While the previous steps involve admitting your shortcomings to your spiritual power, steps 8, 9, and 10 involve apologizing and making amends to the people you have harmed. Then, to continue in recovery, you should continue to take a personal inventory throughout your lifetime.
Idea 7: Move Forward and Help Others With the Previous Ideas in Mind
Steps 11 and 12 involve maintaining long-term recovery. When you’ve had a spiritual awakening and feel confident in the changes you’ve made, help others who are just beginning their journey to sobriety. Maintain your connectedness with your higher power throughout your life.
The 12 steps serve to make the recovery process more palatable and to give you objectives and goals to reach. This makes the process more focused and allows you to rely on a “to do” list, rather than aimlessly heading toward sobriety. Having a plan is key, and we believe that 12-step groups can help provide structure when you need it most.
12 Step Benefits
Everyone who goes through a 12-step program has a different story and is at a different stage in their journey. No experience is more correct than another. It simply means that your experience will be unique, and the personal benefits you experience will be different than someone else’s.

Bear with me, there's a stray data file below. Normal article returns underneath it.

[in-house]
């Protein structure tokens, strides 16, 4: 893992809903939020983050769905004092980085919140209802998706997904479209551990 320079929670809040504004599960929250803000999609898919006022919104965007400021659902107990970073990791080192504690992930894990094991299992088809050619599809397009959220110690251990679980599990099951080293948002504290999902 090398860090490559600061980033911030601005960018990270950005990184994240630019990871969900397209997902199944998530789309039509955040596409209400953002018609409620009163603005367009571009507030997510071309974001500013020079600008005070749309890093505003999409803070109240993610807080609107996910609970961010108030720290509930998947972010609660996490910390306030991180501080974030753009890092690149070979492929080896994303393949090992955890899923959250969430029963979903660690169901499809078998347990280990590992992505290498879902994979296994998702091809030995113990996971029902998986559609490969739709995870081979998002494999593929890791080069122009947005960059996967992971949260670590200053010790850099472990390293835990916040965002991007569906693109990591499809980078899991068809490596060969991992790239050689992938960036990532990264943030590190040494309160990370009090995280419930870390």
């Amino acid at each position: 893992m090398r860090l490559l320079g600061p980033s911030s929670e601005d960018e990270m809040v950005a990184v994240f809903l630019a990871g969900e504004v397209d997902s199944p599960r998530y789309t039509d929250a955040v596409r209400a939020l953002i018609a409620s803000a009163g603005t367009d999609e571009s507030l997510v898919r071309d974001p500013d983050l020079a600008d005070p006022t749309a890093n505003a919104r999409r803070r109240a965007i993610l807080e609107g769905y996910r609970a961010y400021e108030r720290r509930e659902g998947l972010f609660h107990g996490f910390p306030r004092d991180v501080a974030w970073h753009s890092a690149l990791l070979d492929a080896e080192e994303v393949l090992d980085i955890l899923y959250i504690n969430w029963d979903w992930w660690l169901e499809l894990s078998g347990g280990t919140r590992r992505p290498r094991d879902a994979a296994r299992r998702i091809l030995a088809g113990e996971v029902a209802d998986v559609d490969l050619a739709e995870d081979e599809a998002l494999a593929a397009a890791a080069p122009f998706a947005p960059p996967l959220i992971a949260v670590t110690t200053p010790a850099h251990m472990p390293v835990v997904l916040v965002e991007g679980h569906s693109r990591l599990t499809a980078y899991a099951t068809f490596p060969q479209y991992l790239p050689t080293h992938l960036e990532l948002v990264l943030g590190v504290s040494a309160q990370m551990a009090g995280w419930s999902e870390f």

There are standard benefits that come with following a 12-step program. Though your benefits may vary, it’s important to know that the 12-step programs we encourage at Maryland Recovery can offer:
- Increased self-control
- More genuine social interaction
- Structure and direction to your days, weeks, and overall life
- Repaired relationships
- Stronger willpower
- Health and vitality
- Reduced likelihood of relapse
- Strengthened faith in a higher power
- Passion for the greater good
Ultimately, your journey is what you make of it. If you commit to the 12 steps and are passionate about improving yourself, you’re likely to encounter a variety of benefits.
Is There a Non-Religious AA?
The original 12-step program was a deeply Christian idea. This process used the Christian belief in God to inform the spiritual portion of the program. However, modern programs are not so monotheistic. Many programs, including ours, use the term “higher power” in place of God. This allows each participant to put their own beliefs into action.
However, it’s important to note that 12-step programs are spiritual. You do not have to adhere to organized religion, but you should be prepared to participate in a spiritual practice, whatever that means to you. You can choose from a myriad of different spiritual ideologies to fit that criterion.